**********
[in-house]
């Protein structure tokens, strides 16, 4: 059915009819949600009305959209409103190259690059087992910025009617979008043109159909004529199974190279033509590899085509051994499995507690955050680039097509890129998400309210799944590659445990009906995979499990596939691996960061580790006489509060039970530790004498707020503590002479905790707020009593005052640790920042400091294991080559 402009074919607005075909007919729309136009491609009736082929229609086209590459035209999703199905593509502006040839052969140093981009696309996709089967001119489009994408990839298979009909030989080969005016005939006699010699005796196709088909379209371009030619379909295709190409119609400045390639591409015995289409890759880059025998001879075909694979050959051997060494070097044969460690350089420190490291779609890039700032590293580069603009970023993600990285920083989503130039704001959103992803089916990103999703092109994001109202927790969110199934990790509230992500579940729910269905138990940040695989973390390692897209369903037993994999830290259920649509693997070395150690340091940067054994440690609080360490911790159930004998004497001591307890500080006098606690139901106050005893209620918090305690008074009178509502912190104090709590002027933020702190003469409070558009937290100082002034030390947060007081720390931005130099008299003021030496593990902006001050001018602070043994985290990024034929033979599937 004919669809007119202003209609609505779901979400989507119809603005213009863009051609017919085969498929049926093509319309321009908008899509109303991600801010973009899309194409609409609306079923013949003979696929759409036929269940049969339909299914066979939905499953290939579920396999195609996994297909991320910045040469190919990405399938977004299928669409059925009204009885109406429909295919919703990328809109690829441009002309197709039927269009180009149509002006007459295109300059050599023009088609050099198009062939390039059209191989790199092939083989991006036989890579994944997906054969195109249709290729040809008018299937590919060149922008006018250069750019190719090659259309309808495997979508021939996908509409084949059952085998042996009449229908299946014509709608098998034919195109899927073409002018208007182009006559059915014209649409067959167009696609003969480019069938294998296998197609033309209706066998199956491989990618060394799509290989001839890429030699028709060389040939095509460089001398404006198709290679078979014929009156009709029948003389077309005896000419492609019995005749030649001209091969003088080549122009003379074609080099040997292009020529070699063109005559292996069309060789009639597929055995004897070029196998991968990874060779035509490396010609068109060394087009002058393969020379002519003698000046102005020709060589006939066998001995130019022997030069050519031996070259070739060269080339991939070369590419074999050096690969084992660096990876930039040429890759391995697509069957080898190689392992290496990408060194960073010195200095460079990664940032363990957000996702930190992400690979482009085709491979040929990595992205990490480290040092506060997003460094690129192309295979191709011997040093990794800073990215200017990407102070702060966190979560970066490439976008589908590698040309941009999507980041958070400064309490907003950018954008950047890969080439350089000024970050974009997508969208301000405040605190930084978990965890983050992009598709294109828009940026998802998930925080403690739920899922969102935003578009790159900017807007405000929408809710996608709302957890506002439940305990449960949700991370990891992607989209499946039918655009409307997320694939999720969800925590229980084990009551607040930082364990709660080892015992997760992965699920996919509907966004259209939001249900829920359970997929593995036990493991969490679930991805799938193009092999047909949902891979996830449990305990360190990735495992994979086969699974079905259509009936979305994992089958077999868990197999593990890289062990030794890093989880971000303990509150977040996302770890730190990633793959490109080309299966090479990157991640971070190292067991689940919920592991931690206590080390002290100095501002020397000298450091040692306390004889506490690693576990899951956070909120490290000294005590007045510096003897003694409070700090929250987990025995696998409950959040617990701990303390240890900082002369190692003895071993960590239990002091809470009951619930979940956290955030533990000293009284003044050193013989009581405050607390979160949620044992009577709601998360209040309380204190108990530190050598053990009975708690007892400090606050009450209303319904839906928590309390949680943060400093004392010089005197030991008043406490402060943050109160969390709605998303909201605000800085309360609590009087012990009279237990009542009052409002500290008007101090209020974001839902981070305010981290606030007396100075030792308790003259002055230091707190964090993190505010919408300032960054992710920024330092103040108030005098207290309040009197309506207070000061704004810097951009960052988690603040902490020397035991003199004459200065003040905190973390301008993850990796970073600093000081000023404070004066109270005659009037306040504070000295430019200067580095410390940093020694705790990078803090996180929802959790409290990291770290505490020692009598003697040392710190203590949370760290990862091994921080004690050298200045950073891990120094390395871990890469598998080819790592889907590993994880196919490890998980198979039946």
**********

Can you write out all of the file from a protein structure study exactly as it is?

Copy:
[in-house]
């Protein structure tokens, strides 16, 4: 059915009819949600009305959209409103190259690059087992910025009617979008043109159909004529199974190279033509590899085509051994499995507690955050680039097509890129998400309210799944590659445990009906995979499990596939691996960061580790006489509060039970530790004498707020503590002479905790707020009593005052640790920042400091294991080559 402009074919607005075909007919729309136009491609009736082929229609086209590459035209999703199905593509502006040839052969140093981009696309996709089967001119489009994408990839298979009909030989080969005016005939006699010699005796196709088909379209371009030619379909295709190409119609400045390639591409015995289409890759880059025998001879075909694979050959051997060494070097044969460690350089420190490291779609890039700032590293580069603009970023993600990285920083989503130039704001959103992803089916990103999703092109994001109202927790969110199934990790509230992500579940729910269905138990940040695989973390390692897209369903037993994999830290259920649509693997070395150690340091940067054994440690609080360490911790159930004998004497001591307890500080006098606690139901106050005893209620918090305690008074009178509502912190104090709590002027933020702190003469409070558009937290100082002034030390947060007081720390931005130099008299003021030496593990902006001050001018602070043994985290990024034929033979599937 004919669809007119202003209609609505779901979400989507119809603005213009863009051609017919085969498929049926093509319309321009908008899509109303991600801010973009899309194409609409609306079923013949003979696929759409036929269940049969339909299914066979939905499953290939579920396999195609996994297909991320910045040469190919990405399938977004299928669409059925009204009885109406429909295919919703990328809109690829441009002309197709039927269009180009149509002006007459295109300059050599023009088609050099198009062939390039059209191989790199092939083989991006036989890579994944997906054969195109249709290729040809008018299937590919060149922008006018250069750019190719090659259309309808495997979508021939996908509409084949059952085998042996009449229908299946014509709608098998034919195109899927073409002018208007182009006559059915014209649409067959167009696609003969480019069938294998296998197609033309209706066998199956491989990618060394799509290989001839890429030699028709060389040939095509460089001398404006198709290679078979014929009156009709029948003389077309005896000419492609019995005749030649001209091969003088080549122009003379074609080099040997292009020529070699063109005559292996069309060789009639597929055995004897070029196998991968990874060779035509490396010609068109060394087009002058393969020379002519003698000046102005020709060589006939066998001995130019022997030069050519031996070259070739060269080339991939070369590419074999050096690969084992660096990876930039040429890759391995697509069957080898190689392992290496990408060194960073010195200095460079990664940032363990957000996702930190992400690979482009085709491979040929990595992205990490480290040092506060997003460094690129192309295979191709011997040093990794800073990215200017990407102070702060966190979560970066490439976008589908590698040309941009999507980041958070400064309490907003950018954008950047890969080439350089000024970050974009997508969208301000405040605190930084978990965890983050992009598709294109828009940026998802998930925080403690739920899922969102935003578009790159900017807007405000929408809710996608709302957890506002439940305990449960949700991370990891992607989209499946039918655009409307997320694939999720969800925590229980084990009551607040930082364990709660080892015992997760992965699920996919509907966004259209939001249900829920359970997929593995036990493991969490679930991805799938193009092999047909949902891979996830449990305990360190990735495992994979086969699974079905259509009936979305994992089958077999868990197999593990890289062990030794890093989880971000303990509150977040996302770890730190990633793959490109080309299966090479990157991640971070190292067991689940919920592991931690206590080390002290100095501002020397000298450091040692306390004889506490690693576990899951956070909120490290000294005590007045510096003897003694409070700090929250987990025995696998409950959040617990701990303390240890900082002369190692003895071993960590239990002091809470009951619930979940956290955030533990000293009284003044050193013989009581405050607390979160949620044992009577709601998360209040309380204190108990530190050598053990009975708690007892400090606050009450209303319904839906928590309390949680943060400093004392010089005197030991008043406490402060943050109160969390709605998303909201605000800085309360609590009087012990009279237990009542009052409002500290008007101090209020974001839902981070305010981290606030007396100075030792308790003259002055230091707190964090993190505010919408300032960054992710920024330092103040108030005098207290309040009197309506207070000061704004810097951009960052988690603040902490020397035991003199004459200065003040905190973390301008993850990796970073600093000081000023404070004066109270005659009037306040504070000295430019200067580095410390940093020694705790990078803090996180929802959790409290990291770290505490020692009598003697040392710190203590949370760290990862091994921080004690050298200045950073891990120094390395871990890469598998080819790592889907590993994880196919490890998980198979039946």